Müzeyyen Yüce / DUVAR
The escalating conflict between Russia and Ukraine could have serious implications for Turkey’s economy. Both countries are among Turkey’s primary trading partners, and the war could drive the price of goods - especially food - to new heights.
Turkey imports large portions of its wheat, barley, sunflower seed oil, and other cereals from Russia and Ukraine. Turkey imports 29 billion dollars in goods from Russia every year, second only to China. Ukraine ranks 12th, with 4.5 billion dollars in goods imported each year.
Turkey also exports significant amounts to both countries - 5.8 billion dollars in goods each year to Russia and 2.9 billion to Ukraine. Currently, trucks full of fresh fruit and vegetables from southern Turkey are stalled at the border and exporters are anxious.
According to experts, the current crisis, as well as the sanctions and trade obstacles that might result have the potential to significantly drive up the price of basic foodstuffs such as bread and cooking oil in the country. As Turkey under the Justice and Development Party (AKP) has become an import-dependent economy, economists say that the only way to combat the knock-on economic effects of the conflict would be to turn to “self-sufficient” agricultural policies.
Turkish agriculture will not be immune from price increases due to the conflict, however. Increases in the cost of natural gas and oil - Brent crude is already above $100 a barrel - will drive up farming costs, while fertilizer coming from Russia and Ukraine will skyrocket. This added to the rising cost of wheat, corn, and other grains, on which Turkey is highly dependent.
“Either the price of the products we buy from these two countries increases or if export restrictions are imposed due to war conditions, we may not be able to buy barley, corn, sunflower, and wheat from these two countries,” Chamber of Agricultural Engineers Chairman Baki Remzi Suiçmez said.
He says the only war to avert this crisis would be to increase sustainable domestic production. This would require government intervention and support for farmers and bread producers.
Russia and Ukraine have also practically monopolized global sunflower and sunflower oil production. According to agriculture writer Ali Ekber Yıldırım, it’s inevitable that Turkey will have to import from these two countries. In 2021, Turkey imported 739,000 tons of sunflowers, 56% of which were from Russia and 14% from Ukraine.
“We imported 70% of our [sunflower] imports from these two countries. The real price increase will be in sunflower oil,” he said. Prices are already up from 1,400 dollars per ton to over 1,500 dollars and will keep rising.
Replacements for sunflower oil, such as soybean and corn oil, are also at risk, says Yıldırım. Drought in South America has threatened soybean production, and much corn oil also comes from these warring countries.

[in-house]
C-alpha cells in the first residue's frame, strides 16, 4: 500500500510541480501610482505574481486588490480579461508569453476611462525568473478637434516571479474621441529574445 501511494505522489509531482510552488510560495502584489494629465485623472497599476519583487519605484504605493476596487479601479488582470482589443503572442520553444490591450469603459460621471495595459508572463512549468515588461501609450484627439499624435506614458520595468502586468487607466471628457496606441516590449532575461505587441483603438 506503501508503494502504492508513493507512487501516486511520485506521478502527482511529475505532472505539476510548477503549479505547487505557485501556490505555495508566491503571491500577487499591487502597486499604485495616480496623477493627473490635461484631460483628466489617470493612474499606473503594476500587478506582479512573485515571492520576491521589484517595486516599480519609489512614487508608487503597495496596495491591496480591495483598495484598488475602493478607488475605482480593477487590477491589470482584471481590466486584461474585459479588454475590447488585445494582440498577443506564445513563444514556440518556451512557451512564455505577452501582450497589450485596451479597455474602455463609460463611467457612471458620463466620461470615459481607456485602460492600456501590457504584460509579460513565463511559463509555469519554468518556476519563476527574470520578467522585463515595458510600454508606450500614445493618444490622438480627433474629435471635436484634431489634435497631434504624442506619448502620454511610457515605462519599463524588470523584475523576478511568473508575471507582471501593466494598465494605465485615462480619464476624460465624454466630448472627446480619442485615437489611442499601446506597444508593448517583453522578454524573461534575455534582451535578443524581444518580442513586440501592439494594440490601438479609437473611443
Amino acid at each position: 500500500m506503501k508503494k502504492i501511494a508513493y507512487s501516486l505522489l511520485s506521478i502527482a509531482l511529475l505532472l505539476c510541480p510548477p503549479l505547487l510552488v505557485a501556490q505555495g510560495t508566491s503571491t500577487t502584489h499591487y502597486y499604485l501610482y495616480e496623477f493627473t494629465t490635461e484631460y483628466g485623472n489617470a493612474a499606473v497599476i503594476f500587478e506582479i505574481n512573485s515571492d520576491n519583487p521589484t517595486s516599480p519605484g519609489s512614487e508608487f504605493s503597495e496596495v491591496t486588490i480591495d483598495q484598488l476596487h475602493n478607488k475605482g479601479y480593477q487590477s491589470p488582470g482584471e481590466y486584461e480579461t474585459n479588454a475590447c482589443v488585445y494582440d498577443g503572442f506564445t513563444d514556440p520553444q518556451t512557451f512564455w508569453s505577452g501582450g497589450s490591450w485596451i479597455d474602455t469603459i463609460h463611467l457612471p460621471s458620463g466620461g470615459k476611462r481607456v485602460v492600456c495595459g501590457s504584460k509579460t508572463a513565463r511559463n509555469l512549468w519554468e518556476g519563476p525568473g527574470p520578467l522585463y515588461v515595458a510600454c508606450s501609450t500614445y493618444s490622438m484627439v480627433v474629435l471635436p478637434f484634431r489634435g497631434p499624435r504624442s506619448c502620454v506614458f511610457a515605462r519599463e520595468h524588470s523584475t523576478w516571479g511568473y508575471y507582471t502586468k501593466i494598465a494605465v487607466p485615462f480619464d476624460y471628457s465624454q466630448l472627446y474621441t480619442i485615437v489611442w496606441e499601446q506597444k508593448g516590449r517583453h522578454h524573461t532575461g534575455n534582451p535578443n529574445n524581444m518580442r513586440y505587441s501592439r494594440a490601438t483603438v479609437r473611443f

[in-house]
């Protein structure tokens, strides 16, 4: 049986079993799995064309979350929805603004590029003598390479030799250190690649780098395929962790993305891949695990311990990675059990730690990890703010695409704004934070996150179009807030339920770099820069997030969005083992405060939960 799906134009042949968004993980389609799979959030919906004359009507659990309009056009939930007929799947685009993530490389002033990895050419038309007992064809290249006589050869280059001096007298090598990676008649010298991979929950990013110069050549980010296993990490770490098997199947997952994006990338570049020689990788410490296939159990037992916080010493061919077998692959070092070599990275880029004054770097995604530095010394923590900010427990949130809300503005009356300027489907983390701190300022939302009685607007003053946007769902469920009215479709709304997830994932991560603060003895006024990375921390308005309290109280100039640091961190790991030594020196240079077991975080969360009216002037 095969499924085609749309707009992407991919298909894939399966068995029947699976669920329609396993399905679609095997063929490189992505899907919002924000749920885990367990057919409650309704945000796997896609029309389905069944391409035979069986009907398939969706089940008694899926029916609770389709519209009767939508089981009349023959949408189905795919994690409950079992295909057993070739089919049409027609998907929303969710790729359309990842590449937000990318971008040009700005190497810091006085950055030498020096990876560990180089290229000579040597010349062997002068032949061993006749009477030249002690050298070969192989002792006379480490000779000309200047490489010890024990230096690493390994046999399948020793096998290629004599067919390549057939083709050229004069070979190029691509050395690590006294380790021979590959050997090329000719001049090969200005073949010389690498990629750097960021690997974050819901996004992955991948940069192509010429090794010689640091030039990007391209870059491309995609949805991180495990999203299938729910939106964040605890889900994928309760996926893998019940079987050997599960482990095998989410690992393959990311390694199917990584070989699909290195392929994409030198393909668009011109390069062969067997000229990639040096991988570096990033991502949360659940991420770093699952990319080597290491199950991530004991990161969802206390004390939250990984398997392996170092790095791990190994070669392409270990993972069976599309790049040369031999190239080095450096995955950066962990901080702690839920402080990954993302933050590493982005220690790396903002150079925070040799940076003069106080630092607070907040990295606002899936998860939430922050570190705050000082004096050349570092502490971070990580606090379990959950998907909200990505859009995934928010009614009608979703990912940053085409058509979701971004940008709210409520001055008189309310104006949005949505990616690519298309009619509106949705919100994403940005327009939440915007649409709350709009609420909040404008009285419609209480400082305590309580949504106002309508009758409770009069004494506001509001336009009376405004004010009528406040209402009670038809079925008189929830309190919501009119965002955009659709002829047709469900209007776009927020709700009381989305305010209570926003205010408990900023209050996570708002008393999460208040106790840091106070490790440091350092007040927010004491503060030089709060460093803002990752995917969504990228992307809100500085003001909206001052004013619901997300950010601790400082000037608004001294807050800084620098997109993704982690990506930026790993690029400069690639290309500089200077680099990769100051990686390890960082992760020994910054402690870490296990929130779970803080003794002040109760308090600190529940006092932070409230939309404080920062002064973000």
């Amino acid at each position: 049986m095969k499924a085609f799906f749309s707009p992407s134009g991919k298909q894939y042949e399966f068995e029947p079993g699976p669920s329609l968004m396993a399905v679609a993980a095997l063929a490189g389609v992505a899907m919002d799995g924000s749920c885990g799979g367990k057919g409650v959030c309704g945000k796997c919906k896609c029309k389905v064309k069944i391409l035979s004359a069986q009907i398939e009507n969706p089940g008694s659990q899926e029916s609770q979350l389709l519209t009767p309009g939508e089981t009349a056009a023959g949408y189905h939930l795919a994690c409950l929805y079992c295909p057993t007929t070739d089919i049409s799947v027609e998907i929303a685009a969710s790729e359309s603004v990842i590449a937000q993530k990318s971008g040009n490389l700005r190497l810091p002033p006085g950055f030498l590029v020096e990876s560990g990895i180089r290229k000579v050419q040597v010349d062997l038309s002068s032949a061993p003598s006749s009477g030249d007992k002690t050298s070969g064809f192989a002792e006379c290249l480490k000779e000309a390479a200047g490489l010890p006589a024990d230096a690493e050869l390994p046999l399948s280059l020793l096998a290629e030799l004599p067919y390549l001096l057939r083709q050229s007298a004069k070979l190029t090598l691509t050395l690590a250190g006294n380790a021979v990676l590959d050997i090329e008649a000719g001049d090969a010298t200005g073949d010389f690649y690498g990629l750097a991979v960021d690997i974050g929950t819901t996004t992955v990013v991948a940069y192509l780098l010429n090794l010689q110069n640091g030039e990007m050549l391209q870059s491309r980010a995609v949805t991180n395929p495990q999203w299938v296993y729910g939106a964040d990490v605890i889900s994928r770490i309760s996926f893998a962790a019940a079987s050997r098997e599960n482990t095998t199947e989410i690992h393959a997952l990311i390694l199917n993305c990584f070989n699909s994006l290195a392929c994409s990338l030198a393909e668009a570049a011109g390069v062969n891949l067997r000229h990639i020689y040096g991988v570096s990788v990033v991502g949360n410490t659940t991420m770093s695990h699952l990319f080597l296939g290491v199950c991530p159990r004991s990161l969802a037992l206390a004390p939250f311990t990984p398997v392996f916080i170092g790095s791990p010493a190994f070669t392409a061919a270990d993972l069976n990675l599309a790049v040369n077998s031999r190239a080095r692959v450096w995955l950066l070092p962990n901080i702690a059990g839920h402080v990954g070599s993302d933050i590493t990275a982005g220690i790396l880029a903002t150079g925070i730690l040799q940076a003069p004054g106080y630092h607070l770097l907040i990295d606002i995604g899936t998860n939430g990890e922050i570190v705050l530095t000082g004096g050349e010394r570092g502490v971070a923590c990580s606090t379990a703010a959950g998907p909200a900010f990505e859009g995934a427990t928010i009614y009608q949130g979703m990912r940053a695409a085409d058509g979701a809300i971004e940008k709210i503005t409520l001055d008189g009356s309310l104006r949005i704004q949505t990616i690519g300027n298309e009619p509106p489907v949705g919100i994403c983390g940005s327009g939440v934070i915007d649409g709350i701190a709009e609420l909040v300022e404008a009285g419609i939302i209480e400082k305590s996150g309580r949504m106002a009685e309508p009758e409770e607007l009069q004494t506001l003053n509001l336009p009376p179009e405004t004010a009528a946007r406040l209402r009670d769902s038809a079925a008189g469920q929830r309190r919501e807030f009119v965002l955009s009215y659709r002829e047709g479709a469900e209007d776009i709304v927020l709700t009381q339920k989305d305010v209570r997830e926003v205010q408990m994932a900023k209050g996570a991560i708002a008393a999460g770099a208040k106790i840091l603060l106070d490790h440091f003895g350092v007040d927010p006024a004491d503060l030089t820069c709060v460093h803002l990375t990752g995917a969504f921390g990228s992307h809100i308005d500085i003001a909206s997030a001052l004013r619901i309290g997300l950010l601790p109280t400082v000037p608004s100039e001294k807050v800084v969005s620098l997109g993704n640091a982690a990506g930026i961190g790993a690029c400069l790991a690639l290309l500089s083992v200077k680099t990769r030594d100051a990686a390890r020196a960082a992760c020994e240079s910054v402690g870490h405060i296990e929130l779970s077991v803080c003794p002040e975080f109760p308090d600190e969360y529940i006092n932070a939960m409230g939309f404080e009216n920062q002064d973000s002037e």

İYİ Parti Kalkınma Politikaları Başkanlığı Tarım ve Kırsal Kalkınmadan Sorumlu Başkan Yardımcısı Ergin Kahveci’ye göre ise Rusya-Ukrayna krizini fırsata çevirmek mümkün.
Ergin Kahveci, the opposition İYİ (Good) Party vice chair responsible for Agriculture and Rural Development, says it’s possible to turn this crisis into an opportunity, however. Given that Russia and Ukraine are currently at the center of the world’s grain and cereal production, he thinks Turkey and some Latin American countries could step into this role.
He says that foreign dependency on agricultural products in Turkey is the result of policy mismanagement.
“This dependence is driven by our inadequacies. This will come to us as a crisis in the supply of wheat in the short term, and especially in the supply of sunflower seeds and crude sunflower oil,” he said.
He further said that Turkey should immediately ink deals with Ukraine to help sell its remaining supply of grains and sunflowers through its Black Sea neighbor before Russia implements its own policies or controls.
“Turkey should try to buy the product in Ukraine's field quickly. If we don't seize this opportunity then we will have to buy products at higher prices next year,” he said.
Otherwise, bread prices could rise to as high as 5 or 10 Turkish Liras, he said.
Peoples’ Democratic Party (HDP) deputy and Parliamentary Agriculture Commission member Rıdvan Turan, however, predicts an agricultural crisis in Turkey as a result of the crisis. He expects there will be price increases, famine, and deepening poverty and that Turkey is the country that will be most affected by the conflict.
Turkey needs to take urgent steps to combat this, he said. The state should assume farmers’ debt as public debt and help return farmers to work. Fields should be planted to compensate for the potential loss in grain from Russia and Ukraine.
(English version by Erin O'Brien)